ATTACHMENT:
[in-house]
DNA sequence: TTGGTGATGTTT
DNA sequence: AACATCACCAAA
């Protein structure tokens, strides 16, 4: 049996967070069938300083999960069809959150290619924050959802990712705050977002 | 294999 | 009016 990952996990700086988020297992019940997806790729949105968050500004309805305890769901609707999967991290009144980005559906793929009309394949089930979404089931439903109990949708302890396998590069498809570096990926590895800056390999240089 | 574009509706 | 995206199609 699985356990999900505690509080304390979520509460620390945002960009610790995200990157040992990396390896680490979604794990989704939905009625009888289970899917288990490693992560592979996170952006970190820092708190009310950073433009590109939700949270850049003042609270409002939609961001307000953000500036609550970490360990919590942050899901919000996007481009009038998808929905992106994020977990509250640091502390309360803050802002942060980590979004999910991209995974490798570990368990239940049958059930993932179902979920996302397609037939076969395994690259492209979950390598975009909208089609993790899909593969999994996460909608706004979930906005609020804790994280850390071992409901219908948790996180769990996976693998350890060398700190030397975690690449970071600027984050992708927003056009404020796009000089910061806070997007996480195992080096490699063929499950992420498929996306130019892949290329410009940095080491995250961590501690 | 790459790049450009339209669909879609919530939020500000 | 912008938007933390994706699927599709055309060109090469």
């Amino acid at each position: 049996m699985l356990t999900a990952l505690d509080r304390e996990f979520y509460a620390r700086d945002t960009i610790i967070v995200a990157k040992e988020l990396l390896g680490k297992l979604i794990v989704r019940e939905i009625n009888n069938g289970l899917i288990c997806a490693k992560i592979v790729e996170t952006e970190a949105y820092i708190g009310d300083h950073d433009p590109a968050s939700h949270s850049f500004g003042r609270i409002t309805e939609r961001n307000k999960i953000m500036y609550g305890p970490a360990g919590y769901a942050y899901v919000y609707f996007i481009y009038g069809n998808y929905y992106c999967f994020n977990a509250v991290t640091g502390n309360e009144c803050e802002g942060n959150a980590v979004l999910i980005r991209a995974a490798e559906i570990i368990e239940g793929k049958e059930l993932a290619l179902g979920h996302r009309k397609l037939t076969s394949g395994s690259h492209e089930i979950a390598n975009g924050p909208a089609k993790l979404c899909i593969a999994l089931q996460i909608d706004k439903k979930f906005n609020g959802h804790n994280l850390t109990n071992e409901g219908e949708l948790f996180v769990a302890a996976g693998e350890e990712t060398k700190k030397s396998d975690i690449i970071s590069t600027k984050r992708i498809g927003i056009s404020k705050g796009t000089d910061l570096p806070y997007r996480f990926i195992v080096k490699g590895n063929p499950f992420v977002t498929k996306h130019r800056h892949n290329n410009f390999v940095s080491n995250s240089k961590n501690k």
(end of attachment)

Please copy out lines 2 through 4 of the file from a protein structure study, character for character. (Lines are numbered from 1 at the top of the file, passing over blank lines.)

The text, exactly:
DNA sequence: TTGGTGATGTTT
DNA sequence: AACATCACCAAA
């Protein structure tokens, strides 16, 4: 049996967070069938300083999960069809959150290619924050959802990712705050977002 | 294999 | 009016 990952996990700086988020297992019940997806790729949105968050500004309805305890769901609707999967991290009144980005559906793929009309394949089930979404089931439903109990949708302890396998590069498809570096990926590895800056390999240089 | 574009509706 | 995206199609 699985356990999900505690509080304390979520509460620390945002960009610790995200990157040992990396390896680490979604794990989704939905009625009888289970899917288990490693992560592979996170952006970190820092708190009310950073433009590109939700949270850049003042609270409002939609961001307000953000500036609550970490360990919590942050899901919000996007481009009038998808929905992106994020977990509250640091502390309360803050802002942060980590979004999910991209995974490798570990368990239940049958059930993932179902979920996302397609037939076969395994690259492209979950390598975009909208089609993790899909593969999994996460909608706004979930906005609020804790994280850390071992409901219908948790996180769990996976693998350890060398700190030397975690690449970071600027984050992708927003056009404020796009000089910061806070997007996480195992080096490699063929499950992420498929996306130019892949290329410009940095080491995250961590501690 | 790459790049450009339209669909879609919530939020500000 | 912008938007933390994706699927599709055309060109090469």